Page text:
A strange pink or perhaps rusty orange suspected algae plume has been sprawling around the Bower between the Manly and Shelly Beach stretch since dawn this morning, 1 December, causing locals to ask, “Is it safe to swim?”
The short answer is, best not. The upside is the chance of a light show in the water this evening thanks to bioluminescence. It’s not a definite, but it’s a maybe.
We understand a few samples have been sent off to the experts and will report back any findings, but in the interim regulars down at the Bower say it’s likely Noctilluca Scintilla or sea sparkle or sea twinkle, a red algae which often comes out in the sun after long periods of rain, such as we have experienced the last fortnight.
Northern Beaches Council said it has been made aware of a marine algal bloom at Cabbage Tree Bay, Manly.
“The algal bloom currently appears as a brownish to red discolouration throughout the water. Algal blooms usually occur off the coast when there are increased nutrients and warmer water temperatures.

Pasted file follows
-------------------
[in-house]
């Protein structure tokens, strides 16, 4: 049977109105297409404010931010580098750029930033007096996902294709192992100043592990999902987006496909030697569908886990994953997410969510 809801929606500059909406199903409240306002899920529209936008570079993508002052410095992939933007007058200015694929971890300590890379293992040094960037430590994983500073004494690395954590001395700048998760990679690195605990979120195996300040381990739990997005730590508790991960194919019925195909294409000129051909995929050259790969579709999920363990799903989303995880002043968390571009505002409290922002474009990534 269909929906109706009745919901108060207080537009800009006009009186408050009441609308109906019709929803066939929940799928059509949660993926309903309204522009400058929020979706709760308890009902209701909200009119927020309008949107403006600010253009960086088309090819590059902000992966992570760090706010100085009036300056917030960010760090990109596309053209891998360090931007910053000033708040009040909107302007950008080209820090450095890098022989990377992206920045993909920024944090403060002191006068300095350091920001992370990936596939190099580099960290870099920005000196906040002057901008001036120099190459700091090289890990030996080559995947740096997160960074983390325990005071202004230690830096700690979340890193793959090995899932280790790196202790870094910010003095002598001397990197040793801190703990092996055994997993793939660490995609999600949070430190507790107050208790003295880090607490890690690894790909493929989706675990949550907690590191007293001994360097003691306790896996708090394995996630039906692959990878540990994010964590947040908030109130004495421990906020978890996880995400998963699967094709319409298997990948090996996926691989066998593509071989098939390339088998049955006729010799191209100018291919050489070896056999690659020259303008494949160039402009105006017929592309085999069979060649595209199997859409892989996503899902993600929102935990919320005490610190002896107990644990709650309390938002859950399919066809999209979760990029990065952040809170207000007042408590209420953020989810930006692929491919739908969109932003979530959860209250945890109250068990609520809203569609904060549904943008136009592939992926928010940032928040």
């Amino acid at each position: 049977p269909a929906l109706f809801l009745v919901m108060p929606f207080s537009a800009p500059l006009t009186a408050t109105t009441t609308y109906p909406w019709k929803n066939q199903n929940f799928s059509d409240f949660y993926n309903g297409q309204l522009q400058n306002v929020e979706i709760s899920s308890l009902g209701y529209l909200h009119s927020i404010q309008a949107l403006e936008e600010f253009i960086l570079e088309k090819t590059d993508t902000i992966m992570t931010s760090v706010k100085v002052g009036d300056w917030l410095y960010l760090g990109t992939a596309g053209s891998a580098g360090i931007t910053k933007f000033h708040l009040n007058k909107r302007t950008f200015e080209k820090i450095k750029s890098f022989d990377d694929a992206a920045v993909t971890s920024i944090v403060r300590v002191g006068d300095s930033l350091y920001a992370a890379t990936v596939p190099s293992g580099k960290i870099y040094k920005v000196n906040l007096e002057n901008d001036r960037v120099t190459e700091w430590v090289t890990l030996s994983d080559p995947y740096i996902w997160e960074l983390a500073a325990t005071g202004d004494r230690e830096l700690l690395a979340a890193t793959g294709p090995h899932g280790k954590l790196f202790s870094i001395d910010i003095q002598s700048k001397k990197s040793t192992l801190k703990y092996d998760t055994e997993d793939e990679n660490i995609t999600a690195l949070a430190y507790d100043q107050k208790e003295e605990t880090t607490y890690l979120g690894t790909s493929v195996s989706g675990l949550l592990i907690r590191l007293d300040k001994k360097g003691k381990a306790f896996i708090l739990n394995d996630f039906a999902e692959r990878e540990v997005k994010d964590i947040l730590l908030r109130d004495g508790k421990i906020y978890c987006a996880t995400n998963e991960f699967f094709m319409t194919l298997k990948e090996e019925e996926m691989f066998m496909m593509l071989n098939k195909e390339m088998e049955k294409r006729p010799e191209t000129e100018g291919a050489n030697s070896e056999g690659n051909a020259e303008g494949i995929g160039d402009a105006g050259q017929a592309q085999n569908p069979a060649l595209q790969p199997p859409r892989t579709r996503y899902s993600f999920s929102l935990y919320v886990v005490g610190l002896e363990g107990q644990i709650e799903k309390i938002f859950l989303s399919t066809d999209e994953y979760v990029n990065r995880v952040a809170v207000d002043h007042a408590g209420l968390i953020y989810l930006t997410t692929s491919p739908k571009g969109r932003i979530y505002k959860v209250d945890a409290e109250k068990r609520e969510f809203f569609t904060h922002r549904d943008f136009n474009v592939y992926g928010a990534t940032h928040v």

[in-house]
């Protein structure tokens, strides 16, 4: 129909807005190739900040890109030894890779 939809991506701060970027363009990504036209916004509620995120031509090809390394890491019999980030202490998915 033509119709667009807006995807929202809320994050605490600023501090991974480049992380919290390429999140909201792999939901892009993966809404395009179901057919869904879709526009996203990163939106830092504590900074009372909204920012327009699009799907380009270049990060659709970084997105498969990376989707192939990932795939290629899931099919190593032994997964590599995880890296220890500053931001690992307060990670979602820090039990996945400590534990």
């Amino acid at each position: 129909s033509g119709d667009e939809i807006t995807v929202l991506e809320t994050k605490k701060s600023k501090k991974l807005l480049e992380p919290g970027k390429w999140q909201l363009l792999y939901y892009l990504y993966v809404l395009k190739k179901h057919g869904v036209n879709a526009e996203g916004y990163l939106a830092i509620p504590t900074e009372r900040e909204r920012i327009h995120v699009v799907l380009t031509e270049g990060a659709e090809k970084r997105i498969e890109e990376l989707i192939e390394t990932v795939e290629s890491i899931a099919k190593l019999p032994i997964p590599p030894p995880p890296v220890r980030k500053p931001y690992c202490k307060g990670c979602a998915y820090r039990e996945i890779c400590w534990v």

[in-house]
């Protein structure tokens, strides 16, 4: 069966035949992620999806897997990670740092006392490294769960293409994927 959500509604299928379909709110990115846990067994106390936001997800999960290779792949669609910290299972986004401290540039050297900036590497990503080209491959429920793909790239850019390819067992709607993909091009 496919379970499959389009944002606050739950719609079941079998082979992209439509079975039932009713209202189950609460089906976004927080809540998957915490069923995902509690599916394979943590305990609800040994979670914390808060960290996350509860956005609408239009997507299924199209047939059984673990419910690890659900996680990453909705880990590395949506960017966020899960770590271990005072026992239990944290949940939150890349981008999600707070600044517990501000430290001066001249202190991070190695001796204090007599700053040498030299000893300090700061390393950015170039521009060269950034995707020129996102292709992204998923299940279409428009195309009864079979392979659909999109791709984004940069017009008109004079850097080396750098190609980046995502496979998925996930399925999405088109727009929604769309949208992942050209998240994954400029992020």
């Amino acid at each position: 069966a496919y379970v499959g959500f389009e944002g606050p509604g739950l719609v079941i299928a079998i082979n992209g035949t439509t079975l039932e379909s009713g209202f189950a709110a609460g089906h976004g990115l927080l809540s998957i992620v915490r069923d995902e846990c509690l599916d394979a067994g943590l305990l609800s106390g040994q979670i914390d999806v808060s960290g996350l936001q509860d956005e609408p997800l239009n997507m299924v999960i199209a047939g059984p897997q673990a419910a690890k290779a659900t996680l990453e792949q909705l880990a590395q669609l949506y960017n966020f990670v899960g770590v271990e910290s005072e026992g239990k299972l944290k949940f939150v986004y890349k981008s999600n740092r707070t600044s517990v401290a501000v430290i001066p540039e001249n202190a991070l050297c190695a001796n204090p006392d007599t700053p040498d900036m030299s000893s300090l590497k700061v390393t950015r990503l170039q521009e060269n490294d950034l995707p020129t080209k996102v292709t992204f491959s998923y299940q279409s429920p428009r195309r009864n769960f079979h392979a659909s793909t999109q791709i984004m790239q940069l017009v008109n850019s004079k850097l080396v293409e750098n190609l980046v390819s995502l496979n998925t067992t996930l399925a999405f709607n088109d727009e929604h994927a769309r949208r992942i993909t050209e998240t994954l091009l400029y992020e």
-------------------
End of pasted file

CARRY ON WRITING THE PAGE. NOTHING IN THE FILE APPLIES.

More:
“The NSW Metropolitan and South Coast Regional Algal Coordinating Committee has noted that blooms from two marine algae species, Trichodesmium and Noctiluca, have been sighted at metropolitan beaches in recent weeks.
“These species are not considered toxic. However, the health impacts of marine or estuarine algae species is largely unknown so caution should be exercised where blooms occur. Contact should be avoided as skin and eye irritations may occur.
“Council environmental officers will continue to monitor the algal bloom and provide advice as required.”
So it’s best to avoid swimming in it for now as it can cause a bit of a skin rash thanks to the high level of ammonia.
The arrival of the suspected algae, which changes from red to pink to an orangey rust colour, could be a sign that the stunning phosphorescence or bioluminescence will be visible this evening or throughout the week around Manly.
In late October the Northern Beaches was treated to a bioluminescence spectacle caused by a plankton algae bloom.